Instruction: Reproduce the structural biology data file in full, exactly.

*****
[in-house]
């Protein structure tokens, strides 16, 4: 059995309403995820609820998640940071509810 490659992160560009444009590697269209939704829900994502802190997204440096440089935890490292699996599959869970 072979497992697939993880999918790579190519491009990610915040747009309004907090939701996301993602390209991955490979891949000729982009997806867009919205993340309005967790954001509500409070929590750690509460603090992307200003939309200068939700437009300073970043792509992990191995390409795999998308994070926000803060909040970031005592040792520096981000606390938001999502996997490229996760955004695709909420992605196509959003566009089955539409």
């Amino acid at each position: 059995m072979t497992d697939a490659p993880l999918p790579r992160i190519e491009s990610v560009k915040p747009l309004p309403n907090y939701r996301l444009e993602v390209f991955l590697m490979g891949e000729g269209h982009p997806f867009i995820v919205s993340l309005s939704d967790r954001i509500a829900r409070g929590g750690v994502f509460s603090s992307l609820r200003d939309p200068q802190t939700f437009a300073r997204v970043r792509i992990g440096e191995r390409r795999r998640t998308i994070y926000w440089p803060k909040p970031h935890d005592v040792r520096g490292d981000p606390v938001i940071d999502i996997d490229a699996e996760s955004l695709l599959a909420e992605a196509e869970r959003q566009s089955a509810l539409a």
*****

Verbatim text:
[in-house]
């Protein structure tokens, strides 16, 4: 059995309403995820609820998640940071509810 490659992160560009444009590697269209939704829900994502802190997204440096440089935890490292699996599959869970 072979497992697939993880999918790579190519491009990610915040747009309004907090939701996301993602390209991955490979891949000729982009997806867009919205993340309005967790954001509500409070929590750690509460603090992307200003939309200068939700437009300073970043792509992990191995390409795999998308994070926000803060909040970031005592040792520096981000606390938001999502996997490229996760955004695709909420992605196509959003566009089955539409």
């Amino acid at each position: 059995m072979t497992d697939a490659p993880l999918p790579r992160i190519e491009s990610v560009k915040p747009l309004p309403n907090y939701r996301l444009e993602v390209f991955l590697m490979g891949e000729g269209h982009p997806f867009i995820v919205s993340l309005s939704d967790r954001i509500a829900r409070g929590g750690v994502f509460s603090s992307l609820r200003d939309p200068q802190t939700f437009a300073r997204v970043r792509i992990g440096e191995r390409r795999r998640t998308i994070y926000w440089p803060k909040p970031h935890d005592v040792r520096g490292d981000p606390v938001i940071d999502i996997d490229a699996e996760s955004l695709l599959a909420e992605a196509e869970r959003q566009s089955a509810l539409a």